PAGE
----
Blog | 24 December 2001 | London Premiere
In my early teens, I had a daydream, based on the BBC radio's programme A Seat in the Circle (or somesuch promise of romance) where new cinema and stage shows were previewed for avid listeners like me. So when I was about to open in a new play at school, perhaps during the long walk from the bus to the dress rehearsal, I would fantasize that our play was important enough to have me interviewed by the BBC's entertainment correspondent. Pretending I was a famous actor, I would mumble a monologue of modest answers to non-existent questions, which baffled any passers-by, who could rightly have assumed I was a little loopy. Fifty years on, this forgotten memory returned last Monday, somewhere during the evening of the world premiere of Fellowship of the Ring at the Odeon Theatre, Leicester Square in the heart of London. Tolkien honoured, as Peter Jackson put it before the screening, in his own country first.
I was allowed 10 tickets for the premiere and party, two of them for my cousin's grandchildren Andrew (16 years old and hasn't read Tolkien) and his brother Robin (14, who has). We drove together in a Mercedes Saloon (tailed by my other friends in a people mover) - London has a paucity of limousines - and heard the fans before we saw them, in their thousands lining Leicester Square behind police barriers. "Just keep walking Ian, don't sign autographs, the press is inside the cinema" - the sort of instruction that should be ignored, especially when you have cousins to impress! Hearing one's name called out, no, screamed out, might lead others to think there are a lot of people around with nothing much to do on a cold winter evening. But this was my first chance to meet presumably the hardcore Tolkien-on-film fans, and anyway I had a childhood dream to live out for real.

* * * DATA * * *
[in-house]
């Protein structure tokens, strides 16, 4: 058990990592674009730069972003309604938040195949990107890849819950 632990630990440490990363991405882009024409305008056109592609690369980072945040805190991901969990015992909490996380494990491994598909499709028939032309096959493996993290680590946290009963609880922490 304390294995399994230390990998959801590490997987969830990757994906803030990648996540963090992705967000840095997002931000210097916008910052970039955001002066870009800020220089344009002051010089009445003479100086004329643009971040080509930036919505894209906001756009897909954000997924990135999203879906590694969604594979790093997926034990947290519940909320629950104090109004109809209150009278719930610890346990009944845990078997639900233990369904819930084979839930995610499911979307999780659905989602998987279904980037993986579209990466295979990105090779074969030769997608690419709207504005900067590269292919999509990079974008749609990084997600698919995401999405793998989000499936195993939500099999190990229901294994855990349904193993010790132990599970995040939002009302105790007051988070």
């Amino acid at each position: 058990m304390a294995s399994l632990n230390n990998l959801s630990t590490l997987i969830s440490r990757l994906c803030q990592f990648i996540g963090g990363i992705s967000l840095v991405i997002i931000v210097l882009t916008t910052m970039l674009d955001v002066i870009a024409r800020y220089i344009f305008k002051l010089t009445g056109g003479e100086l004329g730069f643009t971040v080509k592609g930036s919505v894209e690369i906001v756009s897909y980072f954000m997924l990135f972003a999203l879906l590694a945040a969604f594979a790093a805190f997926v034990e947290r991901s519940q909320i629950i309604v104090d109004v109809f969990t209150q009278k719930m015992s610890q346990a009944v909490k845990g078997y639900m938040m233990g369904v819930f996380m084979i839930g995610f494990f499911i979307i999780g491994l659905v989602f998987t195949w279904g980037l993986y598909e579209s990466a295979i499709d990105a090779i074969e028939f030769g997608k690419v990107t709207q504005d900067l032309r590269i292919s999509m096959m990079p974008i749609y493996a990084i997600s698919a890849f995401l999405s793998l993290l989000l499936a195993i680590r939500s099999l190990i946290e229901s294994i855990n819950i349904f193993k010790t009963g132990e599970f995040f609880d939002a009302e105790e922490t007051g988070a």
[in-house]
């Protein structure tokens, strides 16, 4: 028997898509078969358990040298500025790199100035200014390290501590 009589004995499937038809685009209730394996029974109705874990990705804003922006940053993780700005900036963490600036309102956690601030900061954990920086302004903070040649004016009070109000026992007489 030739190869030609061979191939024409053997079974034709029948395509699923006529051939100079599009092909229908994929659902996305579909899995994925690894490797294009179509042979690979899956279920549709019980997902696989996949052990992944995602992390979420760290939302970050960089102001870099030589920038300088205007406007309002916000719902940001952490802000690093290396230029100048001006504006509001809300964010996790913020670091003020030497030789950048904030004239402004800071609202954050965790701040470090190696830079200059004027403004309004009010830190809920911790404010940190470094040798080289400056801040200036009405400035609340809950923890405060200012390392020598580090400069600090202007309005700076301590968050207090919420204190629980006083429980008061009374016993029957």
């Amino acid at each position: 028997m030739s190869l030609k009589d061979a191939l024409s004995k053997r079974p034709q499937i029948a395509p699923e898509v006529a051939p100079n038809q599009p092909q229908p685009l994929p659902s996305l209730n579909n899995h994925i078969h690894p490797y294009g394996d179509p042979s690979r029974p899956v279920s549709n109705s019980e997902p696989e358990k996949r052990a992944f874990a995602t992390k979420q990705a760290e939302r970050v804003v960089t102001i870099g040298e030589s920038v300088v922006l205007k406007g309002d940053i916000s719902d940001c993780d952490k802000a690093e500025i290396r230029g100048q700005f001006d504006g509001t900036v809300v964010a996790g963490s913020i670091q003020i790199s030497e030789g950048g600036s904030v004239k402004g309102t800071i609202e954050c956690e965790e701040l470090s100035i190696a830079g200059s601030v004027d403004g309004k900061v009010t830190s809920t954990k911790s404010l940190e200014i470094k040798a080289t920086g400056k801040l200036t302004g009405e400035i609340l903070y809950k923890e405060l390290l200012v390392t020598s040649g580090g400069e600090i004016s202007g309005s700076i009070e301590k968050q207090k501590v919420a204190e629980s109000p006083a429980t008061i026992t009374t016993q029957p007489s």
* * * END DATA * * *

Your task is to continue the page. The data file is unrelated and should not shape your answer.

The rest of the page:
Before we got there, a Gandalf lookalike was on parade. I wish I'd met him. By comparison, I was a wizard in mufti, my new brown tweed suit by John Varvatos, my hair dressed with cold cream that I had mistaken for gel in my home bathroom. Andrew, Robin and I waved a lot, signed posters, stills, books galore and wondered how much of it and how soon it might land up on Ebay, where a recent peddler of a signed photograph of Magneto, claimed that I rarely did such things. It's true that I don't send a signed pic every time I'm asked by e-mail but I'm as diligent in signing playbills outside the theatre as are Nathan Lane and Matthew Broderick across West 44th Street in The Producers. They do of course have many more to attend to than Helen Mirren and I do, but I have one grouch. Parking is permitted only on the south side of the street, by their St James' Theatre's stage door, where chauffeured Town Cars are purring. We northsiders at the Broadhurst must dodge limos, yellow cabs, garbage trucks and other jaywalkers on their way to Sardi's restaurant or the Times Square lights, where Jim, my driver, is legally waiting. But then, on really crowded nights when the tourist theatre district is belying the image of a New York still in recovery, there's often a friendly young cop who guides me over as if I were the President.